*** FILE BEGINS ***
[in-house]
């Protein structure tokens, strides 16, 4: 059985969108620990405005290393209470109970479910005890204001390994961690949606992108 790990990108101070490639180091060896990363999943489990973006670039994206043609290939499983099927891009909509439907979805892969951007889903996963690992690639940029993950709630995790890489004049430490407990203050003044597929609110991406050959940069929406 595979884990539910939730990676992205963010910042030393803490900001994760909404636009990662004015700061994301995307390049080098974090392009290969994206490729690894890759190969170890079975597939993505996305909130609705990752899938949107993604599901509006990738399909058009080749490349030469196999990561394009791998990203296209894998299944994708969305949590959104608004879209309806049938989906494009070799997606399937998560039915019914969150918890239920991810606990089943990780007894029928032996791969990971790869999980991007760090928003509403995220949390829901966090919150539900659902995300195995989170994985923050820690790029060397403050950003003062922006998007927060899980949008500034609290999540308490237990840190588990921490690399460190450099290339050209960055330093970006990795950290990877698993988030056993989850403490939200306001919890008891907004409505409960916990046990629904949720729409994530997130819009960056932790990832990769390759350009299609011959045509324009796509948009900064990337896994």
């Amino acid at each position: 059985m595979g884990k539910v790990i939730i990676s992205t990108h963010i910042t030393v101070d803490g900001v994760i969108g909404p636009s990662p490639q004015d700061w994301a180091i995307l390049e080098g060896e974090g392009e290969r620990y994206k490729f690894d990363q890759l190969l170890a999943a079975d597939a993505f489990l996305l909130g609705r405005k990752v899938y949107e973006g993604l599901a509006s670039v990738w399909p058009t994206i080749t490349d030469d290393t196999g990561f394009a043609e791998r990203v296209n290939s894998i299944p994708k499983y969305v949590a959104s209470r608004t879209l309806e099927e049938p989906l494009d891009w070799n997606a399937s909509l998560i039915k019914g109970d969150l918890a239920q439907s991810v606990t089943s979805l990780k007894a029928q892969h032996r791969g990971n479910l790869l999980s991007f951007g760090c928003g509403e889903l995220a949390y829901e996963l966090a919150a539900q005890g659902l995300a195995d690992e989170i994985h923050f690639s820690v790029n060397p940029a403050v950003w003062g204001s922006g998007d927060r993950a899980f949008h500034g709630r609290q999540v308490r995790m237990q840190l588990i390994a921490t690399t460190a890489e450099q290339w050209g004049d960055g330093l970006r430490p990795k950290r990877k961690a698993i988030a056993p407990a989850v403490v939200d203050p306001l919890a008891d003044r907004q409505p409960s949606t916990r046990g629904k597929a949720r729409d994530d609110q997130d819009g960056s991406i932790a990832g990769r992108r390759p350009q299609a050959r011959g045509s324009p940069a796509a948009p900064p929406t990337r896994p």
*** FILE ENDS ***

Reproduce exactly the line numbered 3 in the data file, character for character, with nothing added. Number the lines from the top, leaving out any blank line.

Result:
């Amino acid at each position: 059985m595979g884990k539910v790990i939730i990676s992205t990108h963010i910042t030393v101070d803490g900001v994760i969108g909404p636009s990662p490639q004015d700061w994301a180091i995307l390049e080098g060896e974090g392009e290969r620990y994206k490729f690894d990363q890759l190969l170890a999943a079975d597939a993505f489990l996305l909130g609705r405005k990752v899938y949107e973006g993604l599901a509006s670039v990738w399909p058009t994206i080749t490349d030469d290393t196999g990561f394009a043609e791998r990203v296209n290939s894998i299944p994708k499983y969305v949590a959104s209470r608004t879209l309806e099927e049938p989906l494009d891009w070799n997606a399937s909509l998560i039915k019914g109970d969150l918890a239920q439907s991810v606990t089943s979805l990780k007894a029928q892969h032996r791969g990971n479910l790869l999980s991007f951007g760090c928003g509403e889903l995220a949390y829901e996963l966090a919150a539900q005890g659902l995300a195995d690992e989170i994985h923050f690639s820690v790029n060397p940029a403050v950003w003062g204001s922006g998007d927060r993950a899980f949008h500034g709630r609290q999540v308490r995790m237990q840190l588990i390994a921490t690399t460190a890489e450099q290339w050209g004049d960055g330093l970006r430490p990795k950290r990877k961690a698993i988030a056993p407990a989850v403490v939200d203050p306001l919890a008891d003044r907004q409505p409960s949606t916990r046990g629904k597929a949720r729409d994530d609110q997130d819009g960056s991406i932790a990832g990769r992108r390759p350009q299609a050959r011959g045509s324009p940069a796509a948009p900064p929406t990337r896994p």